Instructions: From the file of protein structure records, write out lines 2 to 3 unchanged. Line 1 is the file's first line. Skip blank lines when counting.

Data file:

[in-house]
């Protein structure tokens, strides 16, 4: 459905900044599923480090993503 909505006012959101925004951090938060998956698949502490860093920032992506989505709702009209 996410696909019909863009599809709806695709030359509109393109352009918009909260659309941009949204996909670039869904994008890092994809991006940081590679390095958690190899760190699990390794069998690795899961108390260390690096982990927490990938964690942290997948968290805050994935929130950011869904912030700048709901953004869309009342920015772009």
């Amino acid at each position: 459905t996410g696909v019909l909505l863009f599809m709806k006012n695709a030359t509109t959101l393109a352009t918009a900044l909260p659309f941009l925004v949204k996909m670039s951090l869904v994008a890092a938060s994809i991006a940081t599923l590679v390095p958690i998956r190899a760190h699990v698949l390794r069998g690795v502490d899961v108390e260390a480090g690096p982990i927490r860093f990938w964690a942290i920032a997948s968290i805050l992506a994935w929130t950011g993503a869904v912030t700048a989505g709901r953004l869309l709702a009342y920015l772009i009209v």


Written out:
């Protein structure tokens, strides 16, 4: 459905900044599923480090993503 909505006012959101925004951090938060998956698949502490860093920032992506989505709702009209 996410696909019909863009599809709806695709030359509109393109352009918009909260659309941009949204996909670039869904994008890092994809991006940081590679390095958690190899760190699990390794069998690795899961108390260390690096982990927490990938964690942290997948968290805050994935929130950011869904912030700048709901953004869309009342920015772009």
């Amino acid at each position: 459905t996410g696909v019909l909505l863009f599809m709806k006012n695709a030359t509109t959101l393109a352009t918009a900044l909260p659309f941009l925004v949204k996909m670039s951090l869904v994008a890092a938060s994809i991006a940081t599923l590679v390095p958690i998956r190899a760190h699990v698949l390794r069998g690795v502490d899961v108390e260390a480090g690096p982990i927490r860093f990938w964690a942290i920032a997948s968290i805050l992506a994935w929130t950011g993503a869904v912030t700048a989505g709901r953004l869309l709702a009342y920015l772009i009209v």